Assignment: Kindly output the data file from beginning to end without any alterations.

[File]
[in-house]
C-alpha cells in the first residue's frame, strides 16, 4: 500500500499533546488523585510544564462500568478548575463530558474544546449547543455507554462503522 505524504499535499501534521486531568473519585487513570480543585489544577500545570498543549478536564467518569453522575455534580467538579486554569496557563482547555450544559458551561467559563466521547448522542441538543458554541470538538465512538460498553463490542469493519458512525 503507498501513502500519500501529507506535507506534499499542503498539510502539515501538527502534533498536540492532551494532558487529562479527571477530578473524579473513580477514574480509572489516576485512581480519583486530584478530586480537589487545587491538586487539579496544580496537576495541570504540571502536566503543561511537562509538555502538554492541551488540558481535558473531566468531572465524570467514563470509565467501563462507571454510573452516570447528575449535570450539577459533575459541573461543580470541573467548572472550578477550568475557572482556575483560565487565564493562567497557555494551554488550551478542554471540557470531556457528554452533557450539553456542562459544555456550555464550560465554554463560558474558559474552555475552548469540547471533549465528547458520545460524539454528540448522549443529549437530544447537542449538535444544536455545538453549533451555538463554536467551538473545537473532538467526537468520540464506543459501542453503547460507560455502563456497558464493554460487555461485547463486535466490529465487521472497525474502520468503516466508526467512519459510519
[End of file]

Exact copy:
[in-house]
C-alpha cells in the first residue's frame, strides 16, 4: 500500500499533546488523585510544564462500568478548575463530558474544546449547543455507554462503522 505524504499535499501534521486531568473519585487513570480543585489544577500545570498543549478536564467518569453522575455534580467538579486554569496557563482547555450544559458551561467559563466521547448522542441538543458554541470538538465512538460498553463490542469493519458512525 503507498501513502500519500501529507506535507506534499499542503498539510502539515501538527502534533498536540492532551494532558487529562479527571477530578473524579473513580477514574480509572489516576485512581480519583486530584478530586480537589487545587491538586487539579496544580496537576495541570504540571502536566503543561511537562509538555502538554492541551488540558481535558473531566468531572465524570467514563470509565467501563462507571454510573452516570447528575449535570450539577459533575459541573461543580470541573467548572472550578477550568475557572482556575483560565487565564493562567497557555494551554488550551478542554471540557470531556457528554452533557450539553456542562459544555456550555464550560465554554463560558474558559474552555475552548469540547471533549465528547458520545460524539454528540448522549443529549437530544447537542449538535444544536455545538453549533451555538463554536467551538473545537473532538467526537468520540464506543459501542453503547460507560455502563456497558464493554460487555461485547463486535466490529465487521472497525474502520468503516466508526467512519459510519